by Keith Turman
Patrick seems a clear favorite. Even non-religious types will hail the patron saint of Ireland by donning the color green (pinching those who don’t) and raising a stein of green beer while feasting on corned beef and cabbage. I have pinched green-less garbed people on March 17 since elementary school days. One gets pinched on Saint Patrick’s Day for not wearing green because green makes you invisible to leprechauns, and leprechauns like to pinch people. Who knew?
A centuries-old legend gives Patrick the credit for ridding Ireland of snakes. After being attacked by snakes during a 40-day fast, he chased them all into the sea. Ireland is one of the few places in the world where Michael Blackburn can visit without fear. Most scientists agree that it was probably the most recent Ice Age, and not Patrick, that took care of the snakes.
Patrick was born to a Christian family in Britannia in 385 AD during the Roman occupation. Even though his grandfather was a priest, Patrick tended to live on the wild side of things. At age sixteen, he was abducted by Celtic pirates, taken on a ship to Ireland, and sold into slavery. During his enslavement, while herding cattle, Patrick had profound experiences with God and became a devout Christian. One night, after six years in captivity, he was instructed in a dream to escape to the sea. The next morning he was on a ship bound for England where he was reunited with his family. He trained for the priesthood and served as a parish priest.
Twenty-six years after his escape from Ireland, he had another dream that called him back! In the dream, an angel named Victor gave Patrick a letter from one of his former captors who wrote, “We appeal to you, holy servant boy, to come and walk among us.” So Patrick was ordained a bishop and appointed to Ireland as a missionary to the barbarians. He loved the Irish people, so he established churches and monasteries for thirty years until his death on March 17, 461 A.D. He is given credit for Christianizing Ireland, abolishing slavery, ending human sacrifice, and fighting for the rights of women.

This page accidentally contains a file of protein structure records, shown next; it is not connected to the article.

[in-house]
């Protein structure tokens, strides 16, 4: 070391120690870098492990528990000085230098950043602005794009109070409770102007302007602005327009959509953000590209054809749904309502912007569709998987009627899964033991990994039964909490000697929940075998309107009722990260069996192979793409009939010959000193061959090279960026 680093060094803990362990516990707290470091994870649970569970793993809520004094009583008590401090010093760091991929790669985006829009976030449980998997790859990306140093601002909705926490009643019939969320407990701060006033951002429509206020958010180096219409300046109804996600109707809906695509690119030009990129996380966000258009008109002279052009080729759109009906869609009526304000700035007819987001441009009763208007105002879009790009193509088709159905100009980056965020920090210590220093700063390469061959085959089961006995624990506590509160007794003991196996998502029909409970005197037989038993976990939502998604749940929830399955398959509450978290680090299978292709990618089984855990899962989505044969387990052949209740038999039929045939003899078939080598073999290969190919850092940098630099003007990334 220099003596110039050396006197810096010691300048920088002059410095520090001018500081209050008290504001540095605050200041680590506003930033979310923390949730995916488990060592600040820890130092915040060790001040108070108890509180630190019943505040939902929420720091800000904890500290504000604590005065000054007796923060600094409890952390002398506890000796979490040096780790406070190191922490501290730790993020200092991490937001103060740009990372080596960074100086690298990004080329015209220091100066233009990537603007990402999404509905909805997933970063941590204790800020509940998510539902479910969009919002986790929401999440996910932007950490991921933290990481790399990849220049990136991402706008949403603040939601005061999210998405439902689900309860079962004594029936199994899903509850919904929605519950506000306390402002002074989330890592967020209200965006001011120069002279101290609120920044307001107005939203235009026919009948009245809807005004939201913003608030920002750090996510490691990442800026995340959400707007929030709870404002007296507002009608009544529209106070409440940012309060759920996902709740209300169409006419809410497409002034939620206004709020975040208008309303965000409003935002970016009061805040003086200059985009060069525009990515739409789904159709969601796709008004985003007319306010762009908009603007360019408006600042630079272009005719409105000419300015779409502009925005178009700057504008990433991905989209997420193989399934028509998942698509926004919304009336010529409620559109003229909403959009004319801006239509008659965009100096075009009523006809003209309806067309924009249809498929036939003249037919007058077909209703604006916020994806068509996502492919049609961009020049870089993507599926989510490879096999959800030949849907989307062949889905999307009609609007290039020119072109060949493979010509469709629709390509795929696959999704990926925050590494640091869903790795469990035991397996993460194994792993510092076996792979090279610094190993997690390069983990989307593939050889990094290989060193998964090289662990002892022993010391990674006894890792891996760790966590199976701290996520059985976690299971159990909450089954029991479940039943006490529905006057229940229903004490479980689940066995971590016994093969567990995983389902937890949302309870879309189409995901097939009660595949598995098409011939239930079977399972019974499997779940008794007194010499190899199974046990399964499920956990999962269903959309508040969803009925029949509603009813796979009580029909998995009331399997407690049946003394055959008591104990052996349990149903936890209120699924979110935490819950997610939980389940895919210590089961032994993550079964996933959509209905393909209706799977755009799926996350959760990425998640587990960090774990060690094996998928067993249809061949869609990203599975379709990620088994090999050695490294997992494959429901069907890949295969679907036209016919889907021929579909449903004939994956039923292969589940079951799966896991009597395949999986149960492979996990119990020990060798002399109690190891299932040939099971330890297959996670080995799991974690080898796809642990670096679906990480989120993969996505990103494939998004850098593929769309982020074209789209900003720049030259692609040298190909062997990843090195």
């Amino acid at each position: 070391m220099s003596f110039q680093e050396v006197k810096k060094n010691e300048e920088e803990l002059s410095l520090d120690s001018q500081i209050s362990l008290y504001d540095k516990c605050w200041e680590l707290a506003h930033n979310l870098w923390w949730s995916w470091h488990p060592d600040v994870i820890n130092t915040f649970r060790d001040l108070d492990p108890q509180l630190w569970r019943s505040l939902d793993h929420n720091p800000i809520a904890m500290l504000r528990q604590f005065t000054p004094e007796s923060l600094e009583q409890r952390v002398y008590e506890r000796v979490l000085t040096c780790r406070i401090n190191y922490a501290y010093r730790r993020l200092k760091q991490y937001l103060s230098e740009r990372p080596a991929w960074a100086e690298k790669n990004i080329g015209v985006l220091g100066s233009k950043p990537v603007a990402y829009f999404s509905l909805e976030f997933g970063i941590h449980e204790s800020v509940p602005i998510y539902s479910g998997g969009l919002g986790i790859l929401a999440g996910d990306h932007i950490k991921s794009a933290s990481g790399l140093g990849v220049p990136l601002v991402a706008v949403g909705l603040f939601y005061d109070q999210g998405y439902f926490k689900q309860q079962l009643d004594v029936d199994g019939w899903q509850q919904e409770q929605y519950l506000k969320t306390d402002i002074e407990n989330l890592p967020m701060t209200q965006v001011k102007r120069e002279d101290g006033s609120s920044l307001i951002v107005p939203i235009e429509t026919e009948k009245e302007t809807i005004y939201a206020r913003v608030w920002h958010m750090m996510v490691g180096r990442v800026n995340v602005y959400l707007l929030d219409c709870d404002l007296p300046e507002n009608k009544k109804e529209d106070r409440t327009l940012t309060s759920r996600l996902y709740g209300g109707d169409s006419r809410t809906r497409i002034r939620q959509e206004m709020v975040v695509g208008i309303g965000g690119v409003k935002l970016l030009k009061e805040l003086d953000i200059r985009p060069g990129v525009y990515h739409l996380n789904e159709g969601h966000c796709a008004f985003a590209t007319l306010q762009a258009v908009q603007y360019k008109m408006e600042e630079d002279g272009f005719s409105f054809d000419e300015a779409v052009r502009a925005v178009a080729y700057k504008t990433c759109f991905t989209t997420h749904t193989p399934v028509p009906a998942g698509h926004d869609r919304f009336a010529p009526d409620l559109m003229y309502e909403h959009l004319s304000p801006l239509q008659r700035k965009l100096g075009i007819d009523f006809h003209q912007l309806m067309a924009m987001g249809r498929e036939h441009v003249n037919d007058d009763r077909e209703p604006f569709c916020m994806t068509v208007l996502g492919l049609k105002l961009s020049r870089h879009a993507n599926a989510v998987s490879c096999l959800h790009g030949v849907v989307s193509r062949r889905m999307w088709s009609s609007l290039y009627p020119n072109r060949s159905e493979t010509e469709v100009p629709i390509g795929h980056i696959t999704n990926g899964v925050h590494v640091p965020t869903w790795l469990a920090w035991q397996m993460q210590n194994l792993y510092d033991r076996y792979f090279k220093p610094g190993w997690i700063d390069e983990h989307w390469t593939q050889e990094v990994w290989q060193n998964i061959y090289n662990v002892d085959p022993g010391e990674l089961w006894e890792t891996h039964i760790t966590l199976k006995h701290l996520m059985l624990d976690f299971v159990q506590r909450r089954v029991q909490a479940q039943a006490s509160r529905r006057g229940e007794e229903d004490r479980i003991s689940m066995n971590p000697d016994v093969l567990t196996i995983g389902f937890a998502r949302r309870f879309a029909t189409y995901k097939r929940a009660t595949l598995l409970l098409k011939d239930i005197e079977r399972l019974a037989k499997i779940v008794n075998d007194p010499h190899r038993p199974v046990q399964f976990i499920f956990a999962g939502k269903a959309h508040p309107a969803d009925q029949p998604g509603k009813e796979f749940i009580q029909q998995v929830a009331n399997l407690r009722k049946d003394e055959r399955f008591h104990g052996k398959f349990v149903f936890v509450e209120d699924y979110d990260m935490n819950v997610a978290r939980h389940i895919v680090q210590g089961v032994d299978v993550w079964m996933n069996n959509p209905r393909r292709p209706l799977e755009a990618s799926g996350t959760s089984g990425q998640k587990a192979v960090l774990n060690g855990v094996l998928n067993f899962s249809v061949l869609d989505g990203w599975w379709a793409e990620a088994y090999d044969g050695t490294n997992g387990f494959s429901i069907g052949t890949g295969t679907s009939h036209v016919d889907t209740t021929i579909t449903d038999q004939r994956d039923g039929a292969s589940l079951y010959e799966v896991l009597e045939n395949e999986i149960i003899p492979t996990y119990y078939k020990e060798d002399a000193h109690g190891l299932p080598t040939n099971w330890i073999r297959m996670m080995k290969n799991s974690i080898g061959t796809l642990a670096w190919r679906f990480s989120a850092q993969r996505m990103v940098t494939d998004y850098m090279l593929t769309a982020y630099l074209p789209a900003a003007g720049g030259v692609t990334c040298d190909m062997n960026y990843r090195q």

In his book, How the Irish Saved Civilization, Thomas Cahill writes that “the papacy did not condemn slavery as immoral until the end of the 19th century, but here is Patrick in the 5th century seeing it for what it is . . . elsewhere he lauds the strength and courage of Irish women: ‘But it is the women kept in slavery who suffer the most—and who keep their spirits up despite the menacing and terrorizing they must endure. The Lord gives grace to his many handmaids; and though they are forbidden to do so, they follow him with backbone.’” Not long after Patrick’s death, slave trading in Ireland was abolished forever.
No wonder Patrick is loved. He could see people—for who they were—even if they were wearing green. And he had guts. He fought for them. He challenged rulers and risked martyrdom on a regular basis, so that people created in the image of God could live free. Truth be told, the 21st century still needs women and men like Patrick, the patron saint of Ireland. So on Sunday, when I’m asking God to bless my corned beef and cabbage, I’m going to ask that God stir the whole lot of us, so that we too can see through the green.